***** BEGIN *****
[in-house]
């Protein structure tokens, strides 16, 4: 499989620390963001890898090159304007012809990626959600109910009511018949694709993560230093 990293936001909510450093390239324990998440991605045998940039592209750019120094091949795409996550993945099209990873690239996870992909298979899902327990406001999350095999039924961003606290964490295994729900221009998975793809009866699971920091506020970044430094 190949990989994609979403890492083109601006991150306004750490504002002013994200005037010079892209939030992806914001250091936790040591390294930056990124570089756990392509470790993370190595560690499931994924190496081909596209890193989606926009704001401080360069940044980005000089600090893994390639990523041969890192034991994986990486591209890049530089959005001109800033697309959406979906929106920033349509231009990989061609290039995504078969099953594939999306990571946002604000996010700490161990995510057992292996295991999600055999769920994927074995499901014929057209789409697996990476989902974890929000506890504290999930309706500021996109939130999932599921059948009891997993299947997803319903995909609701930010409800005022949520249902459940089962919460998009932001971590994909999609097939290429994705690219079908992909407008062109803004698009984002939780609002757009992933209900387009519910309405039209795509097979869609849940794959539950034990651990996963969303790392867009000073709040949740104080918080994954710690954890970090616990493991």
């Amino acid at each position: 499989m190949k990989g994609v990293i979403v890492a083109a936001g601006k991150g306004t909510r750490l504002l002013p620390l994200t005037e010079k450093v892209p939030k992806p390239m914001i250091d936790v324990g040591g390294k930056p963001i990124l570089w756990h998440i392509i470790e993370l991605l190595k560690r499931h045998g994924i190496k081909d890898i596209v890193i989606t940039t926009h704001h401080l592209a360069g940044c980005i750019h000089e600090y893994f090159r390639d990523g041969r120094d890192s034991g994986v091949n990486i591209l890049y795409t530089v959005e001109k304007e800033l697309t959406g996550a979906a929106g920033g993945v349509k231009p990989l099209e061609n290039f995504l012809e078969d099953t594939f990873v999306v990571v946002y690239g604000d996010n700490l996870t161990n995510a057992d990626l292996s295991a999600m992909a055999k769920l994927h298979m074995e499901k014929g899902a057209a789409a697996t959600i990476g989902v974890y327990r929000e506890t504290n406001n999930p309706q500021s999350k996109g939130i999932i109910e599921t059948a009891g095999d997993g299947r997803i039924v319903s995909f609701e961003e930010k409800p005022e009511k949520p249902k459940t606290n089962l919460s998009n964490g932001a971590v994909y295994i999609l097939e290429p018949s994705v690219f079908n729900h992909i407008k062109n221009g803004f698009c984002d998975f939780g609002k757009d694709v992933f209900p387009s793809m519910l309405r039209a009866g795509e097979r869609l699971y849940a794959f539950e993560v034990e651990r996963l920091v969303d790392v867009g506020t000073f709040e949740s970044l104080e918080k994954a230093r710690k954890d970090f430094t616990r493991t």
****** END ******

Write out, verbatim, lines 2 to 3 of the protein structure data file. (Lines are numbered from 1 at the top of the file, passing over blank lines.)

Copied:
């Protein structure tokens, strides 16, 4: 499989620390963001890898090159304007012809990626959600109910009511018949694709993560230093 990293936001909510450093390239324990998440991605045998940039592209750019120094091949795409996550993945099209990873690239996870992909298979899902327990406001999350095999039924961003606290964490295994729900221009998975793809009866699971920091506020970044430094 190949990989994609979403890492083109601006991150306004750490504002002013994200005037010079892209939030992806914001250091936790040591390294930056990124570089756990392509470790993370190595560690499931994924190496081909596209890193989606926009704001401080360069940044980005000089600090893994390639990523041969890192034991994986990486591209890049530089959005001109800033697309959406979906929106920033349509231009990989061609290039995504078969099953594939999306990571946002604000996010700490161990995510057992292996295991999600055999769920994927074995499901014929057209789409697996990476989902974890929000506890504290999930309706500021996109939130999932599921059948009891997993299947997803319903995909609701930010409800005022949520249902459940089962919460998009932001971590994909999609097939290429994705690219079908992909407008062109803004698009984002939780609002757009992933209900387009519910309405039209795509097979869609849940794959539950034990651990996963969303790392867009000073709040949740104080918080994954710690954890970090616990493991």
């Amino acid at each position: 499989m190949k990989g994609v990293i979403v890492a083109a936001g601006k991150g306004t909510r750490l504002l002013p620390l994200t005037e010079k450093v892209p939030k992806p390239m914001i250091d936790v324990g040591g390294k930056p963001i990124l570089w756990h998440i392509i470790e993370l991605l190595k560690r499931h045998g994924i190496k081909d890898i596209v890193i989606t940039t926009h704001h401080l592209a360069g940044c980005i750019h000089e600090y893994f090159r390639d990523g041969r120094d890192s034991g994986v091949n990486i591209l890049y795409t530089v959005e001109k304007e800033l697309t959406g996550a979906a929106g920033g993945v349509k231009p990989l099209e061609n290039f995504l012809e078969d099953t594939f990873v999306v990571v946002y690239g604000d996010n700490l996870t161990n995510a057992d990626l292996s295991a999600m992909a055999k769920l994927h298979m074995e499901k014929g899902a057209a789409a697996t959600i990476g989902v974890y327990r929000e506890t504290n406001n999930p309706q500021s999350k996109g939130i999932i109910e599921t059948a009891g095999d997993g299947r997803i039924v319903s995909f609701e961003e930010k409800p005022e009511k949520p249902k459940t606290n089962l919460s998009n964490g932001a971590v994909y295994i999609l097939e290429p018949s994705v690219f079908n729900h992909i407008k062109n221009g803004f698009c984002d998975f939780g609002k757009d694709v992933f209900p387009s793809m519910l309405r039209a009866g795509e097979r869609l699971y849940a794959f539950e993560v034990e651990r996963l920091v969303d790392v867009g506020t000073f709040e949740s970044l104080e918080k994954a230093r710690k954890d970090f430094t616990r493991t």